The original AltaVista is an example of an organized mechanical database. A program running on powerful computers followed links and domain names and spidered the Web, saving the information as it went. Many databases on the Web today are mechanically created by getting access to somebody else’s data, sometimes for a fee. Examples include databases of street maps and the status of airline flights. Some of those databases are by-products of automated processes.
Finally, Usenet newsgroups and threaded discussions like Slashdot are examples of volunteer databases, where interested individuals provide the data because they feel passionate enough about doing so. Amazon.com’s well-known reviews are created through a mixture of organized manual and volunteer manual techniques: the company recruits some reviews and readers spontaneously put up others.
The most interesting databases (for the purposes of this chapter) are the ones that involve manual creation. When we look closely at some of them, we find some very clever techniques for getting data that are very specific to the subjects they cover and the users they serve. Let’s focus on one service that employs a very unusual technique to aggregate its data: the CDDB service offered by Gracenote to organize information about music CDs (http://www.cddb.com).
The CDDB database has information that allows your computer to identify a particular music CD in the CD drive and list its album title and track titles. Their service is used by RealJukebox, MusicMatch, Winamp, and others. What’s interesting is how they accumulate this information that so many users rely on without even thinking about it.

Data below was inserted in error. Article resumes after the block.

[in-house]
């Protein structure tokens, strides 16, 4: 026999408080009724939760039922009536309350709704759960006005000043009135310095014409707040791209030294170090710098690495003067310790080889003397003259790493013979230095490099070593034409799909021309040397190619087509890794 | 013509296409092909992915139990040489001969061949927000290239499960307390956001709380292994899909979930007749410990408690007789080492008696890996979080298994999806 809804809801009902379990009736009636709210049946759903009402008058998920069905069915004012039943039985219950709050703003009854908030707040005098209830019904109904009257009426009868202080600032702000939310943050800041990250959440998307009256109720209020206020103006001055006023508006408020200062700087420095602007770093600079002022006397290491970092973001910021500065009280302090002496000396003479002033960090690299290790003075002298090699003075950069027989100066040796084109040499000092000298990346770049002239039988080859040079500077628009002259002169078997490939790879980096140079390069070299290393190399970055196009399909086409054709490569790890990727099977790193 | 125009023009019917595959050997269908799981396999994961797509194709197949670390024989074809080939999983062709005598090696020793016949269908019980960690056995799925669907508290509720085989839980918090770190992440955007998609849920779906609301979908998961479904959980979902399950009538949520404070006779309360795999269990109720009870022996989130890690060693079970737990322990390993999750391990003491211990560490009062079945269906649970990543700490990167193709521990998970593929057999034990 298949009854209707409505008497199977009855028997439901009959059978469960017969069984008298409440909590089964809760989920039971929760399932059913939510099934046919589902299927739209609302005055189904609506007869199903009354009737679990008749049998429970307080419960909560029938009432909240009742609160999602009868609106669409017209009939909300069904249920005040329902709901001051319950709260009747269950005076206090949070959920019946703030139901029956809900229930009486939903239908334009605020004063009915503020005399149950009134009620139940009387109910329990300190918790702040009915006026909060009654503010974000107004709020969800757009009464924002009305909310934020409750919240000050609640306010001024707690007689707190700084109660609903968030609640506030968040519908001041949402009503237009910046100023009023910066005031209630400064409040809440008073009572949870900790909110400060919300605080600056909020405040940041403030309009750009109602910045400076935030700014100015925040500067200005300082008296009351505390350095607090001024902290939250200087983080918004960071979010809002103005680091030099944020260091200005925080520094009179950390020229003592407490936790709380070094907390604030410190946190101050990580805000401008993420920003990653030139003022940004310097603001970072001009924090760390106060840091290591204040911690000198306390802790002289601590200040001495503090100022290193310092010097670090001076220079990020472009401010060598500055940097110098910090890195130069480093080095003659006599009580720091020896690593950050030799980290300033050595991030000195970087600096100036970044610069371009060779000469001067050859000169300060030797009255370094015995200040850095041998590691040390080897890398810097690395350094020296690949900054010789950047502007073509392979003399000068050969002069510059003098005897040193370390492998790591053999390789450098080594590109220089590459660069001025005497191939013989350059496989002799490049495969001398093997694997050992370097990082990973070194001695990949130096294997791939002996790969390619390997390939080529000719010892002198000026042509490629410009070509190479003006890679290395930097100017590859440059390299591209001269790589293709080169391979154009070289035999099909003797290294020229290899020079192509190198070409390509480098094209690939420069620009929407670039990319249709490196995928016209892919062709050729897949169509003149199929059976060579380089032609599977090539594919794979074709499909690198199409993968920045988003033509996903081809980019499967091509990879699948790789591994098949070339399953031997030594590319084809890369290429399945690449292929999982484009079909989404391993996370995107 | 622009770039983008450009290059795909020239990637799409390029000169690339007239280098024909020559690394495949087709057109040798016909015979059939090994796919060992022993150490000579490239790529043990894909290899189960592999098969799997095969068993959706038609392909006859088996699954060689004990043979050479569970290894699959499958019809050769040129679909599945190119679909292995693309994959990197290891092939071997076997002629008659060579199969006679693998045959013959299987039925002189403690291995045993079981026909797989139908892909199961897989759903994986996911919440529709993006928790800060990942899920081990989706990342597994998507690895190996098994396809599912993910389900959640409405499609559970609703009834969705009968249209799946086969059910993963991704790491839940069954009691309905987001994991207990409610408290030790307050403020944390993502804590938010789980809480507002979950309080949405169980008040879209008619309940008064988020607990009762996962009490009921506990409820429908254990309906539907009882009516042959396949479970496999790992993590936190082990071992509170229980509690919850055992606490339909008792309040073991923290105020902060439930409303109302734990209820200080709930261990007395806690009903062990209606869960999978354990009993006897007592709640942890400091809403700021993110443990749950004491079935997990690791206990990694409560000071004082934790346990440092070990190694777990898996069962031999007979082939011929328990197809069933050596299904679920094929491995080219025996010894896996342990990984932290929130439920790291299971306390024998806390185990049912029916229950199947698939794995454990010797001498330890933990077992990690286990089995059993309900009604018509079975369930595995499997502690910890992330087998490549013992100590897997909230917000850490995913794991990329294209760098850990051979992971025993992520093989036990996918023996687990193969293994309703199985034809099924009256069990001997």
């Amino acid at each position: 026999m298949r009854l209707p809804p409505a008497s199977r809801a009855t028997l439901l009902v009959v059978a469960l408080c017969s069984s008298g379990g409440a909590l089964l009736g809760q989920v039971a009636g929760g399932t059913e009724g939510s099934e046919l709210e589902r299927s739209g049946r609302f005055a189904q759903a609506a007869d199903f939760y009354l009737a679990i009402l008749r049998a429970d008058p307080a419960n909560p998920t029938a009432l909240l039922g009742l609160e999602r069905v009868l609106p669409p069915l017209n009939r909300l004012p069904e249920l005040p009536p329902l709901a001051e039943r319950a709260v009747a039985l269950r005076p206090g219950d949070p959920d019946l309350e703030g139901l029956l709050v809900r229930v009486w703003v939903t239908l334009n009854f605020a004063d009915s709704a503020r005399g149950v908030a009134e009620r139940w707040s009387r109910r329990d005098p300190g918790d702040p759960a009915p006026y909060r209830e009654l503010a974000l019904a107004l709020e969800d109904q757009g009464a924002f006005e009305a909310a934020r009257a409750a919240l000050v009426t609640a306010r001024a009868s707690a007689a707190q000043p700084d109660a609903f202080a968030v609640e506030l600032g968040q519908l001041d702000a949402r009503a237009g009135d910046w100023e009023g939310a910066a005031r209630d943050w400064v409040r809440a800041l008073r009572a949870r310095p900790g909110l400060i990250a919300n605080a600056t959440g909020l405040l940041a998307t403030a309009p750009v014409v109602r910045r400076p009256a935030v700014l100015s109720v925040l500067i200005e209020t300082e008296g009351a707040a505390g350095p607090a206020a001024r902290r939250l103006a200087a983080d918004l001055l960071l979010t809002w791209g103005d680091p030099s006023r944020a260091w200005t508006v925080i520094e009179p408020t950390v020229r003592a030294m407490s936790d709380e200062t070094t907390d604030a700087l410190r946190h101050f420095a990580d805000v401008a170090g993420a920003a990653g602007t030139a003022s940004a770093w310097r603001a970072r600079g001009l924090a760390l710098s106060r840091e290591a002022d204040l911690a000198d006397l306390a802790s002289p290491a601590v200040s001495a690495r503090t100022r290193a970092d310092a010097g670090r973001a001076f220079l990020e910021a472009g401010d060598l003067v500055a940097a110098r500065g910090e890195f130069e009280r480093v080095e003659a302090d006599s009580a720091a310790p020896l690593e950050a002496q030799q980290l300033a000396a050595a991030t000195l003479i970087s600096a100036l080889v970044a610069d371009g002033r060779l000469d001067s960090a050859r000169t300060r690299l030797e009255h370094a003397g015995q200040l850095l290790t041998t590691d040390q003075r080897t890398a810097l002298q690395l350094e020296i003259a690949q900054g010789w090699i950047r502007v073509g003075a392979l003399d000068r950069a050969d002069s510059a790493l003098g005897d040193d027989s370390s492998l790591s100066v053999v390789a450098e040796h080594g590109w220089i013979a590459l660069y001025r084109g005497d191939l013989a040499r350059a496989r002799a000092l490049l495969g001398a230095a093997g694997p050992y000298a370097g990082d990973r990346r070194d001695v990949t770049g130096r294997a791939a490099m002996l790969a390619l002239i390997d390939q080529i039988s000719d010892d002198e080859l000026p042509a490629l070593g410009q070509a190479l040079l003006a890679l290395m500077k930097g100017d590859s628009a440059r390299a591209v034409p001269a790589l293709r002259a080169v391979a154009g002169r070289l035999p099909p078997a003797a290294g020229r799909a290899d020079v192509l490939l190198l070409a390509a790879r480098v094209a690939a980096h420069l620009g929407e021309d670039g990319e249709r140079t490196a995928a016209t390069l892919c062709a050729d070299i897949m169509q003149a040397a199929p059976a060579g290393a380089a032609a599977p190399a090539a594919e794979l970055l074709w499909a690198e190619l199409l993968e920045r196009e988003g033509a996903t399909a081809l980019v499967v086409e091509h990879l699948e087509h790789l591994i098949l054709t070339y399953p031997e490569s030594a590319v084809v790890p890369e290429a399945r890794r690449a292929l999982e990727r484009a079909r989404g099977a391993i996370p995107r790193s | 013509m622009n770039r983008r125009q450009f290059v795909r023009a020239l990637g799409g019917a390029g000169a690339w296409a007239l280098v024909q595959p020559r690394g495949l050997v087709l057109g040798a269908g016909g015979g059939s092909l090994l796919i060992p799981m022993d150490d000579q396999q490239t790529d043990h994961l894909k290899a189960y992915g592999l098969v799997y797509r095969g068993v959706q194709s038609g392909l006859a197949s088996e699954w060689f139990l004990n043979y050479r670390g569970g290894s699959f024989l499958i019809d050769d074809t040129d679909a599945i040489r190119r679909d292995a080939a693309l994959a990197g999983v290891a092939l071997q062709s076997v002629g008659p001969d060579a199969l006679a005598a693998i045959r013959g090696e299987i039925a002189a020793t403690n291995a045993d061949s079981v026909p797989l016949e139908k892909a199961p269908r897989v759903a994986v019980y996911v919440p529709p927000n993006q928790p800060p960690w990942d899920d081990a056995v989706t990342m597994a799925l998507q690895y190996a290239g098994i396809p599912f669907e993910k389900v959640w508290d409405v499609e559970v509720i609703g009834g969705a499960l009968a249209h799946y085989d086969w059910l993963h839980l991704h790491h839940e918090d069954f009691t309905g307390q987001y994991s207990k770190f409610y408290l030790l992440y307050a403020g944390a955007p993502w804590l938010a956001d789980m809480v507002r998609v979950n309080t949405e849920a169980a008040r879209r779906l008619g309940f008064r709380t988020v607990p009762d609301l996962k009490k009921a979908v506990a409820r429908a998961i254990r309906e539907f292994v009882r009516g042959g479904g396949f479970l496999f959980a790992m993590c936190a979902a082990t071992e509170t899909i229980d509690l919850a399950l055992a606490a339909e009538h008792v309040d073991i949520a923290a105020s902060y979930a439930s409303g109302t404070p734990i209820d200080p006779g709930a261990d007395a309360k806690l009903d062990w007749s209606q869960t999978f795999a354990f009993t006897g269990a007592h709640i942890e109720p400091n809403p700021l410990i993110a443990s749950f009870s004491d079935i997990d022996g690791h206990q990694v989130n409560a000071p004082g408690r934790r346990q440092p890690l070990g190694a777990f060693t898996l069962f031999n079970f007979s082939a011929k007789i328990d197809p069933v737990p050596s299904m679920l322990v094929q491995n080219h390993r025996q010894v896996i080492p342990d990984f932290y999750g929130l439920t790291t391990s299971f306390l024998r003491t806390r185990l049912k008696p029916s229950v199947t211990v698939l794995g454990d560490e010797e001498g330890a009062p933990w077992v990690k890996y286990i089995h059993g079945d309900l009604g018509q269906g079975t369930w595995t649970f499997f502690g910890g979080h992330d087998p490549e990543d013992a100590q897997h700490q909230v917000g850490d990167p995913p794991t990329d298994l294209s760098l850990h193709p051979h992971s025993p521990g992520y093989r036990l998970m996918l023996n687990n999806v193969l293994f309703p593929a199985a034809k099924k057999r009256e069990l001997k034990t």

Most CDs do not store title information. The only information on the CD, aside from the audio tracks themselves, is the number of tracks (songs) and the length of each one. This is the information your CD player displays. What CDDB does is let the software on your PC take that track information, send a CD signature to CDDB through Internet protocols (if you’re connected), and get back the titles.
CDDB works because songs are of relatively random length. The chances are good almost all albums are unique. To understand this point, figure there are about 10 songs on an album, and that they each run from about a minute and a half to about three and a half minutes in length. The times for each song therefore vary by 100 seconds. There are 100 × 100 × ... × 100 = 10010 = 1011 = 100 billion = an awful lot of possible combinations. So an album is identified by a signature that is a special arithmetic combination of the times of all the tracks.